Each ViewRenderer is created from the UISystem renderer. The first parameter is the View that this renderer will draw. The second is an object of type NativeRenderTarget that is a structure with opaque pointers that depend on the actual backend used. These objects will be directly sent to the backend where they can be cast to API-specific objects (on DirectX 11 for instance they will usually be ID3D11RenderTargetView*; on DirectX 9 they are IDirect3DSurface9*, on OpenGL they are GLuint which are names of textures). The user can also use other types that make sense for her backend. Width and height tell the size of the render target, while sample count is the number of MSAA samples in the RT. We strongly recommend to not use MSAA render targets. Use a UI RT with 1 sample. Renoir does anti-aliasing with alternative techniques and you'll have great looking UI without the memory cost of MSAA.

Coherent GT does NOT take ownership of the Texture objects. After you have finished using them you must release them yourself.

You must destroy all renderer objects before their main counterparts. In particular you must always destroy the ViewRenderers before their respective Views. Resource destruction must happen in the rendering thread if such is used.

View Destruction

If you want to remove a particular view, you must destroys the view renderer and its corresponding view (in this order), thus freeing the resources used by the specified view. Destruction of view renderers and views goes hand in hand!

For more information on how to create and destroy Views and ViewRenderers please visit the Sample Application documentation section.

A typical frame

Every frame Coherent GT has to do basically 3 things:

  • Update its internal timers, execute any recurring JavaScript code and animate HTML elements
  • Layout the Views. This step recalculates the positions and look of all the elements in the page.
  • Paint the Views. This step actually draws the content in the provided textures.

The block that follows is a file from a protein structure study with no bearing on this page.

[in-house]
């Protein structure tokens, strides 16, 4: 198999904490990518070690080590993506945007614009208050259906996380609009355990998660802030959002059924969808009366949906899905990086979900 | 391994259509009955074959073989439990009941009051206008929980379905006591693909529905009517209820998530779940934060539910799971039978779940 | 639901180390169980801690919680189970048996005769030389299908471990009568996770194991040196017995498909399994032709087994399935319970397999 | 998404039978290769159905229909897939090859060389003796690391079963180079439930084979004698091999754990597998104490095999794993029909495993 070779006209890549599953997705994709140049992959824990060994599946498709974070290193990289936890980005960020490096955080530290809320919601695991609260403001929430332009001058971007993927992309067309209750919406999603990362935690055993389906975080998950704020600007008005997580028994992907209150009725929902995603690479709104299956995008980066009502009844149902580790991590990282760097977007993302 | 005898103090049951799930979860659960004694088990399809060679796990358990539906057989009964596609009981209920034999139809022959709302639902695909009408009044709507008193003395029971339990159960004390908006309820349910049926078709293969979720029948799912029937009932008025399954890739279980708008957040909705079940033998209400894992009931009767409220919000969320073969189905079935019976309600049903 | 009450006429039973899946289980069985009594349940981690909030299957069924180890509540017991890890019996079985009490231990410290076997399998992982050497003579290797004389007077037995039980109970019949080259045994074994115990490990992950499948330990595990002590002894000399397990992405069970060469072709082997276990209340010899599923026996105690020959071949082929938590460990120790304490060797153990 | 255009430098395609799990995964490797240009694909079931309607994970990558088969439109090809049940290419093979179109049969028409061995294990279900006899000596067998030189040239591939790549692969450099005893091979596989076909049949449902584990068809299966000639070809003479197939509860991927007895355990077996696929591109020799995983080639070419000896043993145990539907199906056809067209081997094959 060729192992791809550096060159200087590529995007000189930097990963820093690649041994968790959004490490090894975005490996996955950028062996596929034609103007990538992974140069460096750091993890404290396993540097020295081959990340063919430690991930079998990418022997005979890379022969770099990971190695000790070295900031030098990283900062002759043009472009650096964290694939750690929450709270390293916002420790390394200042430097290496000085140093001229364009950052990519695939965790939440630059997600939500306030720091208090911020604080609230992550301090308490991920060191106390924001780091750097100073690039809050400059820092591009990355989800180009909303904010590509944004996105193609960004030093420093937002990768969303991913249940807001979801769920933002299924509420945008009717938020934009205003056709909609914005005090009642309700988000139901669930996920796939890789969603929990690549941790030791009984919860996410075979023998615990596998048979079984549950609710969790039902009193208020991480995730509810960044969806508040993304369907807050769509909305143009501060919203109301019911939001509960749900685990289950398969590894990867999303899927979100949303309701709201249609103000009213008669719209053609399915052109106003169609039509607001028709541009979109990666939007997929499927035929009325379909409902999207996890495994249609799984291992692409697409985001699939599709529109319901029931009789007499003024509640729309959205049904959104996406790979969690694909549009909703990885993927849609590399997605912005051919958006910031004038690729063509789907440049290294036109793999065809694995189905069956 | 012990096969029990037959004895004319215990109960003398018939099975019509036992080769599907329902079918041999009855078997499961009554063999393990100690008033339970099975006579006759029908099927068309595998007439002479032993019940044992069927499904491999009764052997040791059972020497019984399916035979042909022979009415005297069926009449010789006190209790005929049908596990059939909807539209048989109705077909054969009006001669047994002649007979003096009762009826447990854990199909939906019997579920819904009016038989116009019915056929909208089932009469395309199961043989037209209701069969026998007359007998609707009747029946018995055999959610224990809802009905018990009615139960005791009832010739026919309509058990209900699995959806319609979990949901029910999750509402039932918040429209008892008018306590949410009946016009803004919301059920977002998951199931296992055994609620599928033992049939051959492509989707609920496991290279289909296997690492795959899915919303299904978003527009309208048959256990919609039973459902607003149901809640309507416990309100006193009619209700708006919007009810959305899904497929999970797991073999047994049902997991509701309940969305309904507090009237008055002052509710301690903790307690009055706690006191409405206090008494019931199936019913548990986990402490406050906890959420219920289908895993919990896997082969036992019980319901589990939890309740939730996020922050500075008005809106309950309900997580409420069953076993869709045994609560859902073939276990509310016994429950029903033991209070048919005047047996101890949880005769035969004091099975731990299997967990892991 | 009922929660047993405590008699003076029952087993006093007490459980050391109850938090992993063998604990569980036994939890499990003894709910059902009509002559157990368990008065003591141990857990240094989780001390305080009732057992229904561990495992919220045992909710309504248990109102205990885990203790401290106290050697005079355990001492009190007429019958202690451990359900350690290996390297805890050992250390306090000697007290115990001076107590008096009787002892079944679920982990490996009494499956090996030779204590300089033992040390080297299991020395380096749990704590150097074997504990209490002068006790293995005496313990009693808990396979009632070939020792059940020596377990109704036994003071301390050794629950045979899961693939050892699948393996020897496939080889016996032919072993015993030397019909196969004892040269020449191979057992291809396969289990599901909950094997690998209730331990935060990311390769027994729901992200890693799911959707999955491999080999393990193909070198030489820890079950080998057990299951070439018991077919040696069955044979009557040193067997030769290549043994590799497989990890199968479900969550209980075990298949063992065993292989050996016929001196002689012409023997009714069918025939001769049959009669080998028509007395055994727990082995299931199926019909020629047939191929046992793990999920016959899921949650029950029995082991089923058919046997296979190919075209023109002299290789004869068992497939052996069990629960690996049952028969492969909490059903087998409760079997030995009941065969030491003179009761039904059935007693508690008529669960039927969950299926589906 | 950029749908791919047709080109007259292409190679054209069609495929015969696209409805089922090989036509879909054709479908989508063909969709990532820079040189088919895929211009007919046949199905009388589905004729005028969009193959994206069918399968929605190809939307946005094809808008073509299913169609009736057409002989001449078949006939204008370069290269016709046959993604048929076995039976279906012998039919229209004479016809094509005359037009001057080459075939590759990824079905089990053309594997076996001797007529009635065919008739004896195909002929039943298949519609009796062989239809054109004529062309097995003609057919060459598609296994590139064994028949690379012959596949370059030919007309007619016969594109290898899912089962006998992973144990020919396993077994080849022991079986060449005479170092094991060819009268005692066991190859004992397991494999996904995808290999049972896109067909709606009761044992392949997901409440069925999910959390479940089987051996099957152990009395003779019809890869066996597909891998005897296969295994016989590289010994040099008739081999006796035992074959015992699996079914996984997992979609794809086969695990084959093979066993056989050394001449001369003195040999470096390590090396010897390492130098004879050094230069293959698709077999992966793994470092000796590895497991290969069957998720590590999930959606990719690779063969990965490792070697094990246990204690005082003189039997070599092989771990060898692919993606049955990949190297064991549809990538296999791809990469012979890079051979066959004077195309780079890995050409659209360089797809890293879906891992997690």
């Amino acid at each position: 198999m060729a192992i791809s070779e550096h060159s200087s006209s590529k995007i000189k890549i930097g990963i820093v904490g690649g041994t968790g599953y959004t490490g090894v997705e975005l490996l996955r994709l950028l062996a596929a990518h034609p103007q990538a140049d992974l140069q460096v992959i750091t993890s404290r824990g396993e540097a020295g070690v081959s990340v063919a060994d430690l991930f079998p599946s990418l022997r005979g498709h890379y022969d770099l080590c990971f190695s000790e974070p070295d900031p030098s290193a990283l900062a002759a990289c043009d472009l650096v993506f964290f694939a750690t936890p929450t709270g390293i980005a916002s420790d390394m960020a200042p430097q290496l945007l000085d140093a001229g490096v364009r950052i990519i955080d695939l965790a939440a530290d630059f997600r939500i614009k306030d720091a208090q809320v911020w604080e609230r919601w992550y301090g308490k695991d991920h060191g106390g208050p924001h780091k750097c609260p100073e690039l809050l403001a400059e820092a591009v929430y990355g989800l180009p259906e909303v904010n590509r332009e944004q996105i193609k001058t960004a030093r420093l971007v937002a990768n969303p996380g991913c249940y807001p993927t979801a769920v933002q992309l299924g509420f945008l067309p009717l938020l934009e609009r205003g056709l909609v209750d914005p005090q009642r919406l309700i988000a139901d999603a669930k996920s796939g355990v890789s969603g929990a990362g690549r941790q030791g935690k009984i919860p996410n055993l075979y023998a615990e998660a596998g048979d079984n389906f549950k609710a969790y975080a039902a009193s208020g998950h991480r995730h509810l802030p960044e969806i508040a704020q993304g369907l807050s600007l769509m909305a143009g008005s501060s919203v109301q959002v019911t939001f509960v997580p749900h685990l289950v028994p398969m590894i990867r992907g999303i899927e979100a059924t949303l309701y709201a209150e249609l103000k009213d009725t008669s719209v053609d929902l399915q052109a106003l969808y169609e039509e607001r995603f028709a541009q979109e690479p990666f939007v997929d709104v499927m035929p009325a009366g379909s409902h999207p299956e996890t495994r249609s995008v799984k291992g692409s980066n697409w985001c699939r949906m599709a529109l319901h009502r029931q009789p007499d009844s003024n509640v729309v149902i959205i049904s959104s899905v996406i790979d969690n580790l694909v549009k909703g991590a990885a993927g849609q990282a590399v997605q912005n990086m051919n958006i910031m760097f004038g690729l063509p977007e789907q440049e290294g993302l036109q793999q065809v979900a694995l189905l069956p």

In code the three steps become:

unsigned Application::Update(float dt)
    // Advance the time in the UI
    // Re-layout the current views
    unsigned frameId = m_View->Layout();

void Application::DrawScene(unsigned frameId)
    // Draw the rendering commands with the supplied id in a texture
    // This will end up calling the rendering backend


Note that because Coherent GT supports threaded rendering engines, the ViewRenderer methods (in this case Paint(frameId)) can be called on a rendering thread. The Paint(frameId) method will end up calling the methods of the rendering backend.

Rendering states

After rendering, the Coherent GT backends do not restore the rendering state of the API. The user has to restore any state she needs. A complete list of changed states can be seen in the code of the backends themselves.

Render target pixel formats

Coherent GT requires a RGBA texture to draw into with a depth-stencil texture with 8 stencil bits. Although supported, we encourage users to not use an MSAA texture. Renoir does its own AA that gives better results than MSAA and doesn't incur the multi-sampling overhead.

Supported image formats

Coherent GT extends the classic image formats supported by HTML rendering engines and browsers with formats that are used in games. The current version of the library works with PNG, JPG, DDS, TGA, PSD (simple), GNF, SVG. We strongly encourage users to employ compressed image formats (DDS, GNF) in shipping configurations.